Creditor files appeal in Stockton pension fight

Appeal could extend Stockton pension and bankruptcy fight

Late last month, a federal judge approved a plan from the City of Stockton that will allow the city to attempt to emerge from bankruptcy while maintaining its pension obligations.  Now that decision is being appealed by a city creditor, threatening to drag out the pension fight.

Franklin Templeton Investments filed an appeal last week challenging the Oct. 30 decision that approved Stockton’s reorganization plan.  Franklin was one of the big losers in the pension settlement. The city owes the firm $36 million, but will receive just 12 cents on the dollar under the approved settlement.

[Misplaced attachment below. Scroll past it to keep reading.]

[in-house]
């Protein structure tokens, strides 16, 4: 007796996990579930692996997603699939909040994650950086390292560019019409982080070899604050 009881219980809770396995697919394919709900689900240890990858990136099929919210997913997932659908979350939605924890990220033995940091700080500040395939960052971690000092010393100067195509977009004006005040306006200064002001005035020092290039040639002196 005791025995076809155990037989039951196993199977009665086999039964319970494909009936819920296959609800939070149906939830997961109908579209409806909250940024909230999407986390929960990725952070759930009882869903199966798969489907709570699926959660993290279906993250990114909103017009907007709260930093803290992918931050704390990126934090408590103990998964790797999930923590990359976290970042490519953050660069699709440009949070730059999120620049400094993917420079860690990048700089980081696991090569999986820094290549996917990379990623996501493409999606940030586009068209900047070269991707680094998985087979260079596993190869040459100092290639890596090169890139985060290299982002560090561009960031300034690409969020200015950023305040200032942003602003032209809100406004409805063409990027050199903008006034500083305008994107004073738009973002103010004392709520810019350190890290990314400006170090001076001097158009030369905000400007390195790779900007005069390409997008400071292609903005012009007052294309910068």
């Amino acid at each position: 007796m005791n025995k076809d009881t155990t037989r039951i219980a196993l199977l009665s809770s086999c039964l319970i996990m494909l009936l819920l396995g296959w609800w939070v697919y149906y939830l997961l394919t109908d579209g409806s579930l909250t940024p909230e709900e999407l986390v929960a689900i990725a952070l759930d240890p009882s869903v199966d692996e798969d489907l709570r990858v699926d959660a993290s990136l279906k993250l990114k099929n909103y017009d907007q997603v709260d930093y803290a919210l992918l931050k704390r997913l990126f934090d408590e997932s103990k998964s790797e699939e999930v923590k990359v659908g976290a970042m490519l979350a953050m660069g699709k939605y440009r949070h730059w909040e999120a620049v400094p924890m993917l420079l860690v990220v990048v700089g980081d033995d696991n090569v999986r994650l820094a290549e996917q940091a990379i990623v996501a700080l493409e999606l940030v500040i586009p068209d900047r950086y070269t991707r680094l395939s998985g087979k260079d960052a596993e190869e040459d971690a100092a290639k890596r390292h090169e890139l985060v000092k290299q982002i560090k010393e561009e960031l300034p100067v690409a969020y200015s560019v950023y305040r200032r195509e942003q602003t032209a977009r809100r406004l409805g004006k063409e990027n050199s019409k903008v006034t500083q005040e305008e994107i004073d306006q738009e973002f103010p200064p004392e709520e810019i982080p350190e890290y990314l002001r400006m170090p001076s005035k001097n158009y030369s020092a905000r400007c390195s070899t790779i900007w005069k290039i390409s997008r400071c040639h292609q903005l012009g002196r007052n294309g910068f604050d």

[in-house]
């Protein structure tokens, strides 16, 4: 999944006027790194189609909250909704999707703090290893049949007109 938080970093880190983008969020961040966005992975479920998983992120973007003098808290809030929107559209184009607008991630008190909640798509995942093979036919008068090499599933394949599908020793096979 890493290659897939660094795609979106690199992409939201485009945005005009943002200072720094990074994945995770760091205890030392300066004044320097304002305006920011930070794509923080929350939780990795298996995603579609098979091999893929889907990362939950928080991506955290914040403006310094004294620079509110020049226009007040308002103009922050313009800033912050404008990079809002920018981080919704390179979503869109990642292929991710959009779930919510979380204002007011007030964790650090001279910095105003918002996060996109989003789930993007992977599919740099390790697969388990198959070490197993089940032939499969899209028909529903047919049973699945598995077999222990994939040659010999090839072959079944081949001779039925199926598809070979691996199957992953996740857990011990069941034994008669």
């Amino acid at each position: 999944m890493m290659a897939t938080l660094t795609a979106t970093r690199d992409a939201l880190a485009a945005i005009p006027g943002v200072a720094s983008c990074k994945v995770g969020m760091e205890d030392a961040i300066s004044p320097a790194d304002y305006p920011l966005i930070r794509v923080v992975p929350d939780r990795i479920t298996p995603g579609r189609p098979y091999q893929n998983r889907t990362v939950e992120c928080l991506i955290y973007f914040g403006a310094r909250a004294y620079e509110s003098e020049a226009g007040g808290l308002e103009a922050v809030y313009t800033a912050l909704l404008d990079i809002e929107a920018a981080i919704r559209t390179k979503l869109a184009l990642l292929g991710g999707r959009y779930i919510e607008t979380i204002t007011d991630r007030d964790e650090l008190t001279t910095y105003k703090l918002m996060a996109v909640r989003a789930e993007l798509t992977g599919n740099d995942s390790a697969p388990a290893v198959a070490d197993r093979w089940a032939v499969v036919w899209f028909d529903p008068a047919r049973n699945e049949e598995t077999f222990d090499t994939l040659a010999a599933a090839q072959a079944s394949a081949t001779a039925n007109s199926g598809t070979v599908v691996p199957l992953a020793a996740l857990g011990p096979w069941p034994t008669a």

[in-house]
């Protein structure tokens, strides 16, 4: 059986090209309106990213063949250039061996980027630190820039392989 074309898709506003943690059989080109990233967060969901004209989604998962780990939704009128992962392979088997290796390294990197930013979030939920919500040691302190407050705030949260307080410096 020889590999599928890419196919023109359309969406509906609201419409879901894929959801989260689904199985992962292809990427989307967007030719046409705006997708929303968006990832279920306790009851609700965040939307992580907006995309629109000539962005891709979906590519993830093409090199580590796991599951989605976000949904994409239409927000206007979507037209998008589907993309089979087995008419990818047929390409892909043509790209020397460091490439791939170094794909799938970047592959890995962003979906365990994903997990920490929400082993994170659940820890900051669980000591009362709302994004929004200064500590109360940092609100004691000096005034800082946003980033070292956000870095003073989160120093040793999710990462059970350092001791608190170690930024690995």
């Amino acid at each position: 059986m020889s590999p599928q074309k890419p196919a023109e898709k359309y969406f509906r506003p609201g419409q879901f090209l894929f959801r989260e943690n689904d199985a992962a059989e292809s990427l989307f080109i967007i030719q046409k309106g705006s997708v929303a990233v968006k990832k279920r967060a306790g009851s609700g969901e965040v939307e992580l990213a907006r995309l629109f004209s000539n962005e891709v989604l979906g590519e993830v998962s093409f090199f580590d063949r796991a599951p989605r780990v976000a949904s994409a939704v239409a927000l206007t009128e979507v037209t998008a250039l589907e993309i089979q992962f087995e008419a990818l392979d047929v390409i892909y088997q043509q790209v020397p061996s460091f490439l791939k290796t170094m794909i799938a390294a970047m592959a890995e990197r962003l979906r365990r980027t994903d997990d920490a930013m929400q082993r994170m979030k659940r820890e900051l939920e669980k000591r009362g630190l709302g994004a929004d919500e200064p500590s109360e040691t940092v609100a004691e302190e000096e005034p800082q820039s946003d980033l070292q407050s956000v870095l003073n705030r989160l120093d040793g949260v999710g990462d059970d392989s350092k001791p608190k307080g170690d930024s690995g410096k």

The Stockton case has received national attention. It is a major test of the sanctity of public pensions in California, and the judge in the case raised questions that led observers to believe a major pension ruling could follow.

On Oct. 1, U.S. Bankruptcy Judge Christopher Klein ruled that Stockton had the right to slash its payments to CalPERS, a decision that sent shock waves through the pension world and had public employee unions howling in protest. Ultimately, Klein approved the city’s reorganization plan which leaves the city’s pensions untouched.

The Sacramento Bee reported Franklin is ready to continue its fight. The company is taking its case to the 9th Circuit Bankruptcy Appellate Panel in Pasadena.

“We intend to continue to fight for a fair and equitable recovery for our fund investors,” said Franklin spokeswoman Stacey Coleman in an email to the Bee. She added that Franklin believes Klein “made many factual and legal errors in concluding that the Stockton plan satisfies the applicable requirements of the Bankruptcy Code.”